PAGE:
Wolverhampton's eyesore eye infirmary to finally be cleared up after standing derelict for more than 10 years
Hospital bosses are being ordered to tidy up the derelict former eye infirmary in Wolverhampton, which has stood empty for more than 10 years.
The dilapidated hospital in Compton Road closed in 2007 and is still owned by the Royal Wolverhampton NHS Trust.
But the trust has now been served with a planning enforcement notice to maintain the building due to its condition. An action plan has been provided by the trust to Wolverhampton council, which issued the order.
Years of fires and vandalism have left the building badly damaged. Most of its windows are smashed.
Residents have complained that wooden boardings around the site often come down due to break-ins and the weather.
The current state of the old eye infirmary
Councillor Claire Darke, for Park ward, attended a recent meeting with the NHS trust.
She said: “It is disappointing we have reached this stage – nothing has moved forward for several years.
“The site has the potential for redevelopment, but right now it is an eyesore in the community.
“It is now really about the NHS selling the land for a developer to move in.
“It would be great for Chapel Ash to have either living or retail space at the site.”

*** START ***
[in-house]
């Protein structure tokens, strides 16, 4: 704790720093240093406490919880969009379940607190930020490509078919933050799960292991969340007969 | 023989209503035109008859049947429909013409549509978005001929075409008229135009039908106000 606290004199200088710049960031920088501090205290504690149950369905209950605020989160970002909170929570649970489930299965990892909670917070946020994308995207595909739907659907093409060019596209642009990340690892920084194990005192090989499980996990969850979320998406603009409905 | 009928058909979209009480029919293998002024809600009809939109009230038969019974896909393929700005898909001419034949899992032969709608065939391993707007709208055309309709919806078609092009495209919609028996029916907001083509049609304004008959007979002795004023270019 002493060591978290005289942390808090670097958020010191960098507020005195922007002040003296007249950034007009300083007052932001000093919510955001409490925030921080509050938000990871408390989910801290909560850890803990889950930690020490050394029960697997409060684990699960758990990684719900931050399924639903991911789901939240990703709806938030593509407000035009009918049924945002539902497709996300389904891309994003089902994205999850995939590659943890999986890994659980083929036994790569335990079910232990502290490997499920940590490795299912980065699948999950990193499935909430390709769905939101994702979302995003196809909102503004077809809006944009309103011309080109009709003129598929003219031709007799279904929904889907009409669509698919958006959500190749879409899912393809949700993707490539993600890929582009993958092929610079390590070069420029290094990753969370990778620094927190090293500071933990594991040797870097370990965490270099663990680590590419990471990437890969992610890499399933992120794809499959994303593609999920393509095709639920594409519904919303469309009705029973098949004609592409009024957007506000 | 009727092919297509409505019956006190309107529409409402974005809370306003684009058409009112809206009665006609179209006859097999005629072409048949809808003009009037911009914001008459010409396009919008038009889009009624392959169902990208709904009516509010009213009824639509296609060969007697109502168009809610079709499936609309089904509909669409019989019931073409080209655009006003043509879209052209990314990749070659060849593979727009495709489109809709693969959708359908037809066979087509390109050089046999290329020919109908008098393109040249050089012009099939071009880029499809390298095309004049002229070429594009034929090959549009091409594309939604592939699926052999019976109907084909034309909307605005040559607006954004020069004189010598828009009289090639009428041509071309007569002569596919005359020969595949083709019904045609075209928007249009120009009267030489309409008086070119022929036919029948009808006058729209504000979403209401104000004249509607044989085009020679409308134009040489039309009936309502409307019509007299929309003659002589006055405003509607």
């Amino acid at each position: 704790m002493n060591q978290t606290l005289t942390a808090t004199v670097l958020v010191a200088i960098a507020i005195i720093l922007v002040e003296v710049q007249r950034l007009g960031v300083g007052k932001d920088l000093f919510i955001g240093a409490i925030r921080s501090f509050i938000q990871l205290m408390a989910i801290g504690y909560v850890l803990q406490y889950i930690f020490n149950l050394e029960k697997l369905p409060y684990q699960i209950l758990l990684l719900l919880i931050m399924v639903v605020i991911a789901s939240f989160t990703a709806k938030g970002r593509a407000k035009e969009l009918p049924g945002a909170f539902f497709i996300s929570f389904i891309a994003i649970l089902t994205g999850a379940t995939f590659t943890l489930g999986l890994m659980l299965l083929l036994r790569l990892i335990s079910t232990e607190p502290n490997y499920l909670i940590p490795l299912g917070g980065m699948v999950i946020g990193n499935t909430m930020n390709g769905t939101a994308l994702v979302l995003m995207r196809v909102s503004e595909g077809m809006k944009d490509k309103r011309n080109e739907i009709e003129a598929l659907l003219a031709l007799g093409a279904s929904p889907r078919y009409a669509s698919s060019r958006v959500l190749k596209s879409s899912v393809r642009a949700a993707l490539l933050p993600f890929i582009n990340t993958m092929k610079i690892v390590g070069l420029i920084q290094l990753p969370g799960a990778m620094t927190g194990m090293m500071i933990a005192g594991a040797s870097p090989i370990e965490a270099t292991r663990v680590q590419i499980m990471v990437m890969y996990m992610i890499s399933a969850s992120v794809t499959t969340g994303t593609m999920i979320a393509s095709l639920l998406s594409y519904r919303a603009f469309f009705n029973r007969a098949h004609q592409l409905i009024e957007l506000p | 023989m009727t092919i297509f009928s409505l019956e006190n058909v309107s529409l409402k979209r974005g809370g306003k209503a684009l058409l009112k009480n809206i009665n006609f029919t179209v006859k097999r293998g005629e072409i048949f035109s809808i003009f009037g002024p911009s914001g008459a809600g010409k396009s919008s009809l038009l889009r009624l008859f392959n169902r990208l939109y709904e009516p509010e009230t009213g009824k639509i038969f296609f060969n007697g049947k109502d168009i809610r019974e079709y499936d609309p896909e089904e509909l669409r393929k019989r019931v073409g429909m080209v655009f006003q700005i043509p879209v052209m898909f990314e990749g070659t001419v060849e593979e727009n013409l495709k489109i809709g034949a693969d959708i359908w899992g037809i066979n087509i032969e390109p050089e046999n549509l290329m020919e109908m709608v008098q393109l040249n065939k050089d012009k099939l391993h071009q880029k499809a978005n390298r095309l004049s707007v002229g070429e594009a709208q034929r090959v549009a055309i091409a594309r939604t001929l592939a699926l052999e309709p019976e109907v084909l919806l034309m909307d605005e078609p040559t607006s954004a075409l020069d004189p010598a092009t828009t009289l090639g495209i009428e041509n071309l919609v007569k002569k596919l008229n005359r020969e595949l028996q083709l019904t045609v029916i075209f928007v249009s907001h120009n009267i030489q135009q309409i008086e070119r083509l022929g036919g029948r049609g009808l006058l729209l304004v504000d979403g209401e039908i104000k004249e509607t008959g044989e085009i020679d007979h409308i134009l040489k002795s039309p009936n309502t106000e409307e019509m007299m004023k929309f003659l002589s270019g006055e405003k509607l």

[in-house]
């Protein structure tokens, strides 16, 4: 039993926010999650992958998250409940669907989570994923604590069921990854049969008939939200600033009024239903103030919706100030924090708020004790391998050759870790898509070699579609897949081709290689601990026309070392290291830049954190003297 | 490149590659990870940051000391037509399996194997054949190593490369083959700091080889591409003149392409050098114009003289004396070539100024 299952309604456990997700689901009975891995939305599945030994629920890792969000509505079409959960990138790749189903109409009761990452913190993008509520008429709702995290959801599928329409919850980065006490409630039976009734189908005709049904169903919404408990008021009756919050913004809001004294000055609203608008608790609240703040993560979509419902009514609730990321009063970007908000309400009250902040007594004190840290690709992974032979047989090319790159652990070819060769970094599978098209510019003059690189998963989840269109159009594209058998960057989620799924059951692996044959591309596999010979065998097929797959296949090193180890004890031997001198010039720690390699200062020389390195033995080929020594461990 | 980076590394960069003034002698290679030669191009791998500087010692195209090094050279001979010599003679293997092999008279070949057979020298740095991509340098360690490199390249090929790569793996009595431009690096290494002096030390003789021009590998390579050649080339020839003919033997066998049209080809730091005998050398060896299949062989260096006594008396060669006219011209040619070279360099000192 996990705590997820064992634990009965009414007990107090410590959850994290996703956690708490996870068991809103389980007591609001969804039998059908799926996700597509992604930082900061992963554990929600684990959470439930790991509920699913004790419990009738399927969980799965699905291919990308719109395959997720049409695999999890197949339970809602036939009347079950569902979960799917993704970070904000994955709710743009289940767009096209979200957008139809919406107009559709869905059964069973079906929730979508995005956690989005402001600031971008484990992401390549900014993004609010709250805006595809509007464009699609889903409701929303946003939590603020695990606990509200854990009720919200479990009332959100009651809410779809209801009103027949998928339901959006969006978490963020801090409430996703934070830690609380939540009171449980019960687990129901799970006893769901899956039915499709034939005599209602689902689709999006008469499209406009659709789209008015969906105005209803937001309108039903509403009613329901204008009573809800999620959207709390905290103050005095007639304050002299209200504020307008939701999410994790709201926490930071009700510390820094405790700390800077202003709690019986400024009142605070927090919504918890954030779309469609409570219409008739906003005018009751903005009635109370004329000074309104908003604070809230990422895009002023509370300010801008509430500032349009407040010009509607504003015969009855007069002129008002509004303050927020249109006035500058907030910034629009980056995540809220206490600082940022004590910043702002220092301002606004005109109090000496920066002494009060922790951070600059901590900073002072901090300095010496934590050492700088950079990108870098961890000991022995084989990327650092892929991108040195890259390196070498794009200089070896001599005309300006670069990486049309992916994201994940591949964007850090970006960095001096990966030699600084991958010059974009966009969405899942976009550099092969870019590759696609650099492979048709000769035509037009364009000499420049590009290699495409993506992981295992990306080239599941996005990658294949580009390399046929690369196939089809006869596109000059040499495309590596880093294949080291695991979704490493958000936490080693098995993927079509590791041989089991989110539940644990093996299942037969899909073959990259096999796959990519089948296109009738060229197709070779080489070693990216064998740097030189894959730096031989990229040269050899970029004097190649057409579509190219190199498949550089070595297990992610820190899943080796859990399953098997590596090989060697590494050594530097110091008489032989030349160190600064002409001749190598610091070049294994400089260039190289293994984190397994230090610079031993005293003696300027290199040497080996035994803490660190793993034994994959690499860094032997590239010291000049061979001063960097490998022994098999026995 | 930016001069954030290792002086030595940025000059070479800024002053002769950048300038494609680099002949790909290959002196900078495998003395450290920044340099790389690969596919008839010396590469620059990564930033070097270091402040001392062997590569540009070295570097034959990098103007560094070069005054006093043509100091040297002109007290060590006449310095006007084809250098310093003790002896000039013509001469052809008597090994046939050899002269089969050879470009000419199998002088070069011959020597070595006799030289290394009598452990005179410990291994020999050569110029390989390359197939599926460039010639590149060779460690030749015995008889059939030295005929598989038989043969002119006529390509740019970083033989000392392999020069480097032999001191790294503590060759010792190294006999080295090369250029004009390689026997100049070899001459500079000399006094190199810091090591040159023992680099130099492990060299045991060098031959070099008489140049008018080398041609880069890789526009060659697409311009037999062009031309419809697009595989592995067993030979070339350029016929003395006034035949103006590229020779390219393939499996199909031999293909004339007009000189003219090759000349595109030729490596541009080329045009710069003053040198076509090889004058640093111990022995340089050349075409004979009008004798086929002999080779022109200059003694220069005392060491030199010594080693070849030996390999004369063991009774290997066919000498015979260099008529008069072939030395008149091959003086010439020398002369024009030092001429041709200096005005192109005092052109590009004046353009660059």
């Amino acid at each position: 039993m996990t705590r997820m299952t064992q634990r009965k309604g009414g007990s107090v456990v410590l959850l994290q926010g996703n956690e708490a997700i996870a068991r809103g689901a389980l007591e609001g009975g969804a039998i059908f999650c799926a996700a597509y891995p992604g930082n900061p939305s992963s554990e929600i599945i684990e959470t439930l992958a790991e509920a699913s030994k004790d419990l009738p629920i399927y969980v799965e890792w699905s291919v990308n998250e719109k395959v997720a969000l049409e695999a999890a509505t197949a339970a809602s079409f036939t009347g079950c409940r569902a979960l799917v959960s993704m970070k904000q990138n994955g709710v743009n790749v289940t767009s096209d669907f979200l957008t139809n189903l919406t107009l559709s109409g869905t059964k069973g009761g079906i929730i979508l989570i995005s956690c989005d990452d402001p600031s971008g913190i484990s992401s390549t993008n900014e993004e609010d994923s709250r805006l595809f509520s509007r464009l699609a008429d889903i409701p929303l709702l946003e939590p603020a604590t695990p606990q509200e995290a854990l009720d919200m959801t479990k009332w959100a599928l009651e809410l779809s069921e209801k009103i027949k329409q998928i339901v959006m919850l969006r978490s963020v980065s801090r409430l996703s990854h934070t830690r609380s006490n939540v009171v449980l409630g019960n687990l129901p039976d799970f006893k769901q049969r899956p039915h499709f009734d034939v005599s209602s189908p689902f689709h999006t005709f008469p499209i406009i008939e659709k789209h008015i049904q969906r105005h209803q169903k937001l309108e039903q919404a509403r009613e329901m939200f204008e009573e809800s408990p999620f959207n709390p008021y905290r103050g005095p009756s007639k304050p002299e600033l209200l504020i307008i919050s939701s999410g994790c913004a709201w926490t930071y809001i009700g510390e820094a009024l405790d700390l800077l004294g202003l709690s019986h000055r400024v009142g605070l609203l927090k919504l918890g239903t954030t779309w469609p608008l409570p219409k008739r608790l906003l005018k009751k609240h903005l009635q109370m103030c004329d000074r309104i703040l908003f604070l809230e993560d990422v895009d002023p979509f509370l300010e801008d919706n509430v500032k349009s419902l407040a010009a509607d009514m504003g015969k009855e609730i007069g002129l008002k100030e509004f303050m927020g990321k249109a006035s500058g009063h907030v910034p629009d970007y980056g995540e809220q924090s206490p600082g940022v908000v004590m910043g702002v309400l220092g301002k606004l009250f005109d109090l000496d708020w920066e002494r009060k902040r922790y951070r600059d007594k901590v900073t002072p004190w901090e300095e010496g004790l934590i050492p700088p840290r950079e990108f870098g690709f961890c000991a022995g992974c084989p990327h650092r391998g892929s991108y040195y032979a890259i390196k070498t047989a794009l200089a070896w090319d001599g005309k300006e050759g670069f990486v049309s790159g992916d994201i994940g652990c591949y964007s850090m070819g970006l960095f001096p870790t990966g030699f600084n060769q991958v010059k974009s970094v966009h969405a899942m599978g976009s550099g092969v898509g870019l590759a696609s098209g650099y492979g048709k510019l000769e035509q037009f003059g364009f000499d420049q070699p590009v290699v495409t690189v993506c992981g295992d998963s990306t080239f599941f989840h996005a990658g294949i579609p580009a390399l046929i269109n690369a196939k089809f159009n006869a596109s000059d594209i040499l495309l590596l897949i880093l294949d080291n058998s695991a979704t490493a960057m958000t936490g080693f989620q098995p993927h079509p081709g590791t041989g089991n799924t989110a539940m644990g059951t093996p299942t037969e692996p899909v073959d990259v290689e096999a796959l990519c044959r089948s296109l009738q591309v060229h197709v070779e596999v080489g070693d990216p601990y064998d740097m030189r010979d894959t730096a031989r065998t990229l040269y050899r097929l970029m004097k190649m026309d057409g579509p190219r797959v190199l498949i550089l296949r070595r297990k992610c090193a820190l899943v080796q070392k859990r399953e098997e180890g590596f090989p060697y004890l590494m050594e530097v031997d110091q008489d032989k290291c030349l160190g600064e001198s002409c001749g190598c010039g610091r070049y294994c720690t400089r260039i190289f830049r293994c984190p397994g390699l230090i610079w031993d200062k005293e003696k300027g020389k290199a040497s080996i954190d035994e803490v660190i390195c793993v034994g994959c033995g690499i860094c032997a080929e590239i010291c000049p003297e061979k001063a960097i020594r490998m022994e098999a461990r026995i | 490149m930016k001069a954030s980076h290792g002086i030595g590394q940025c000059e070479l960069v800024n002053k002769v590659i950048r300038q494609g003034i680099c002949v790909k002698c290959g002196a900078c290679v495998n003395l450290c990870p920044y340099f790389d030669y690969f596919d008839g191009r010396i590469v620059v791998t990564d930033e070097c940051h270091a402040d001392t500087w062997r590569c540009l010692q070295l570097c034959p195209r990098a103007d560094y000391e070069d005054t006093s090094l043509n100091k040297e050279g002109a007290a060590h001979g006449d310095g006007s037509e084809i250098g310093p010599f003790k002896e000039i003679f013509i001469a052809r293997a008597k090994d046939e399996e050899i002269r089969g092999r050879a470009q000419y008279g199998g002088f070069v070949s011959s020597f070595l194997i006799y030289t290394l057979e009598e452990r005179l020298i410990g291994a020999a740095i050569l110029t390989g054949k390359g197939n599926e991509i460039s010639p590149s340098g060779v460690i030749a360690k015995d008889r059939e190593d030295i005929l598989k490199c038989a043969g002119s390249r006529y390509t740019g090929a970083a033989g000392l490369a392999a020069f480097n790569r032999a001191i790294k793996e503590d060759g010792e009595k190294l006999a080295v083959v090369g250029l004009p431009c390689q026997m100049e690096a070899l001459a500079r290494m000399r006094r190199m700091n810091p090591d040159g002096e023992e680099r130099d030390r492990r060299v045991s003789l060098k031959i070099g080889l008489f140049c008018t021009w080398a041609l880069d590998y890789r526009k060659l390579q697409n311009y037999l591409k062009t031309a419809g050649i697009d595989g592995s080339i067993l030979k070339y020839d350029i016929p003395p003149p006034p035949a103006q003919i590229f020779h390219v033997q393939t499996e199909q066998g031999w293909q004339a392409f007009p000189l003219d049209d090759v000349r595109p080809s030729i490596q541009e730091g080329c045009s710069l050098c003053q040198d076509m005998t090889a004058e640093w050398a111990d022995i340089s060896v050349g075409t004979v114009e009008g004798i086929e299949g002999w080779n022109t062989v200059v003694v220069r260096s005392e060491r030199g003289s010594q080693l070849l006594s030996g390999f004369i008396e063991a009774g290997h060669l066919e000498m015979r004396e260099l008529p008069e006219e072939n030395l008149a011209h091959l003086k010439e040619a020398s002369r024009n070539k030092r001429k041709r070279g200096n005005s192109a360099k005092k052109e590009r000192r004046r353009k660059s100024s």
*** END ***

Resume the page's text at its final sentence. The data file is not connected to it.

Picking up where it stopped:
The site has become Wolverhampton’s biggest eyesore following years of failed attempts at redevelopment.
Plans have been put on the table to redevelop the hospital since its closure.
In 2012 a new care home was proposed but negotiations broke down between the developer and the council.
Two supermarkets and an office block were also mooted for the site but came to nothing.
It has been ravaged by fire on several occasions, including in 2013 when three men who were sleeping rough had to be rescued from the building.
The hospital trust has spent more than £300,000 on security at the site since its closure.
The eye infirmary opened in 1888, but closed when services were moved to New Cross Hospital.
The order requires the trust to clear rubbish, cut back vegetation and repair or replace broken windows and doors.
A spokesman for Wolverhampton council said: “The trust has responded positively to the notice and has set out initial actions to tidy up the site.”
A spokesman for the hospital trust said: “The trust is working with the council to ensure the site is kept secure.”